Of course, I might be wrong. Take Carissa for example, who's currently volunteering with World Vision in Sri Lanka, and who spent last summer volunteering with Rachel House in Jakarta, a palliative care center for children with terminal illnesses. I haven't asked her why she's doing what she's doing, but I know it isn't about the travelling. I think it might be to be immersed in, and bless a community of, people of a level of poverty you just wouldn't see in Singapore. But also those places are children's homes, places that the kids stay in, so the volunteers actually need to stay there and take care of things round the clock. But Carissa also volunteers with children's care centers in Singapore during the school term. And that's important. Helping people shouldn't be something we only do when we've officially signed up for something abroad. The most obnoxious thing would be to go "Oh yeah, I volunteered at an elderly care center in Taiwan last summer" and disregard the elderly in need of care right at home. It's all about the state of mind, and your purpose.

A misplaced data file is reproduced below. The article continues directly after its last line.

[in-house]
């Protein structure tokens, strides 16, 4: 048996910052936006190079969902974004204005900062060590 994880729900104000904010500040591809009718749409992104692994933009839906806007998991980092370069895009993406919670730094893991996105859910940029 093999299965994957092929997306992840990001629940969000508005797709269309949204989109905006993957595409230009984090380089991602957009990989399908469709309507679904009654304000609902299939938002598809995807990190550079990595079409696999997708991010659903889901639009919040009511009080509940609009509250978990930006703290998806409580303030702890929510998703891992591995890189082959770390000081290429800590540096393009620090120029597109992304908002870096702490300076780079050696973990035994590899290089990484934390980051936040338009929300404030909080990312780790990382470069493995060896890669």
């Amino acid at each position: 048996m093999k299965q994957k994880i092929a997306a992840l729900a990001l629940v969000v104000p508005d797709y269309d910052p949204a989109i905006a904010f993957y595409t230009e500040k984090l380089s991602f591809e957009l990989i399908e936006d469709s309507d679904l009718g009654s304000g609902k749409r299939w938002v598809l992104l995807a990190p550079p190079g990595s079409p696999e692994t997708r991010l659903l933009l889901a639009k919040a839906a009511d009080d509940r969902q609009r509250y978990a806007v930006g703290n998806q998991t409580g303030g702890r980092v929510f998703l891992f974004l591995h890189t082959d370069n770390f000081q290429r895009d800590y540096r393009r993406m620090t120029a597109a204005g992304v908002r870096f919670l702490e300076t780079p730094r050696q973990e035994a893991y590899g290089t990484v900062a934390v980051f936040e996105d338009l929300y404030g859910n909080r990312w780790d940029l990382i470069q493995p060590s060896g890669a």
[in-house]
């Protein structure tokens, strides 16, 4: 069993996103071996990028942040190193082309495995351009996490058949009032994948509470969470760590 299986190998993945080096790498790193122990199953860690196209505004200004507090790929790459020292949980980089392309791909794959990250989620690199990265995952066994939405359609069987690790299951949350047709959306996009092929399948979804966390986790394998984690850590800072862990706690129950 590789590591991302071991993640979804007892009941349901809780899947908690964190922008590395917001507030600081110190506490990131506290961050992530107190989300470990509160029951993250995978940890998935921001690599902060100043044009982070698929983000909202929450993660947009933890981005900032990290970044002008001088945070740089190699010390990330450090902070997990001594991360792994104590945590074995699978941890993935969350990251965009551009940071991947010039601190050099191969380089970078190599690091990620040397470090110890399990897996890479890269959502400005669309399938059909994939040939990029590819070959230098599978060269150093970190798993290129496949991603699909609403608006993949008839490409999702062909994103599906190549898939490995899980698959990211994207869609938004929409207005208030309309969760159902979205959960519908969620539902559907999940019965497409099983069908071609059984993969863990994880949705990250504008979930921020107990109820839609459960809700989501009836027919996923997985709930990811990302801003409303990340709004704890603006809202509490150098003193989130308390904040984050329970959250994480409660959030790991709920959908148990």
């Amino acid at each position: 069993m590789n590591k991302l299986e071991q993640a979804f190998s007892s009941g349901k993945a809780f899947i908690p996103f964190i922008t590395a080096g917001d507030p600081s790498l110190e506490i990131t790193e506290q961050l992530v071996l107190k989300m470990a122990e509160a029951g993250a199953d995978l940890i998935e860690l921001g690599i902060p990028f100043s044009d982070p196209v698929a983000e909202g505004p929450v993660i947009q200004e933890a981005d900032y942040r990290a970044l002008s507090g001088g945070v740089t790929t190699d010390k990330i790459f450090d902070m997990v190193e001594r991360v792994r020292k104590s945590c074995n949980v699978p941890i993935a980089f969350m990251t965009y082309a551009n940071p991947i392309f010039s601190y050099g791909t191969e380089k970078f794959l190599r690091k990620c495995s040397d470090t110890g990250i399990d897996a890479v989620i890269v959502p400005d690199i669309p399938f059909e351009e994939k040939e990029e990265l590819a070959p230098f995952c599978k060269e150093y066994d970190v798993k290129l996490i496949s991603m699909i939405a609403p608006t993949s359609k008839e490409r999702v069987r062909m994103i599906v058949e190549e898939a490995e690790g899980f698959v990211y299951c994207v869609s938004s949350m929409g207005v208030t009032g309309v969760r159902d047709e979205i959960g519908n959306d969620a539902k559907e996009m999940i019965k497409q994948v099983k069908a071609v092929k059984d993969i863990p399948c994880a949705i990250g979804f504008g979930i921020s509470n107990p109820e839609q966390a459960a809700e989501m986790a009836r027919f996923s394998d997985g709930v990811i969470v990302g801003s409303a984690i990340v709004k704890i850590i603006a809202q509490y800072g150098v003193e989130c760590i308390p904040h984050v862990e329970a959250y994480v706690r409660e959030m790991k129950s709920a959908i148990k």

I guess it would also be largely about knowing what poverty, or neediness, looks like in a different part of the world. Getting to know that culture, and bringing back lessons to your own country. If you "just want to help people" - you can do that back home.

Anyway, all my thoughts are kind of swirly and unsorted right now, I hope this post made some sense, and gave those who are intending to volunteer abroad some food for thought.


michael ho said...

I think you've totally got it right down pat! Totally agree with the thoughts, except that there are certainly lots of merits in overseas volunteerism too. After an intense 2-week Overseas Service-Learning with my students, when we summarise all the good that has come out of their service to the
community or orphanage there, we pose this idea to the students through a series of